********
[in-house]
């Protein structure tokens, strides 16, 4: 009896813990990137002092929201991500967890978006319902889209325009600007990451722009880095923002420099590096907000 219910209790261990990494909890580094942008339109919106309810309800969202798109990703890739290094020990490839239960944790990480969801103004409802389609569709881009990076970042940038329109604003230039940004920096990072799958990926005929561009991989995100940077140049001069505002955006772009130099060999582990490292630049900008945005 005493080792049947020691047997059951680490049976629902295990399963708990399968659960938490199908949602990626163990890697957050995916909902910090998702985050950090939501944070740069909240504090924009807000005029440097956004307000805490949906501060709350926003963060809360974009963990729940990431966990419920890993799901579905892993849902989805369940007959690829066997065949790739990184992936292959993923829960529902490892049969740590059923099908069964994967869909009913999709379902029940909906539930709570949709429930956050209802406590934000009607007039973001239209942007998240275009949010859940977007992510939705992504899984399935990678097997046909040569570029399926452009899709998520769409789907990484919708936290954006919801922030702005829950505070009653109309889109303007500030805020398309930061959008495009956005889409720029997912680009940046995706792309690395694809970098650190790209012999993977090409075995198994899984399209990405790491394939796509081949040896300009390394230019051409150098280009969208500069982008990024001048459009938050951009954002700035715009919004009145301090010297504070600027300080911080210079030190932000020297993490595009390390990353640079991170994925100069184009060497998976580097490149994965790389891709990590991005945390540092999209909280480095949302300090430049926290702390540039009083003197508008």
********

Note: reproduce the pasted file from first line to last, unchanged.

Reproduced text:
[in-house]
């Protein structure tokens, strides 16, 4: 009896813990990137002092929201991500967890978006319902889209325009600007990451722009880095923002420099590096907000 219910209790261990990494909890580094942008339109919106309810309800969202798109990703890739290094020990490839239960944790990480969801103004409802389609569709881009990076970042940038329109604003230039940004920096990072799958990926005929561009991989995100940077140049001069505002955006772009130099060999582990490292630049900008945005 005493080792049947020691047997059951680490049976629902295990399963708990399968659960938490199908949602990626163990890697957050995916909902910090998702985050950090939501944070740069909240504090924009807000005029440097956004307000805490949906501060709350926003963060809360974009963990729940990431966990419920890993799901579905892993849902989805369940007959690829066997065949790739990184992936292959993923829960529902490892049969740590059923099908069964994967869909009913999709379902029940909906539930709570949709429930956050209802406590934000009607007039973001239209942007998240275009949010859940977007992510939705992504899984399935990678097997046909040569570029399926452009899709998520769409789907990484919708936290954006919801922030702005829950505070009653109309889109303007500030805020398309930061959008495009956005889409720029997912680009940046995706792309690395694809970098650190790209012999993977090409075995198994899984399209990405790491394939796509081949040896300009390394230019051409150098280009969208500069982008990024001048459009938050951009954002700035715009919004009145301090010297504070600027300080911080210079030190932000020297993490595009390390990353640079991170994925100069184009060497998976580097490149994965790389891709990590991005945390540092999209909280480095949302300090430049926290702390540039009083003197508008």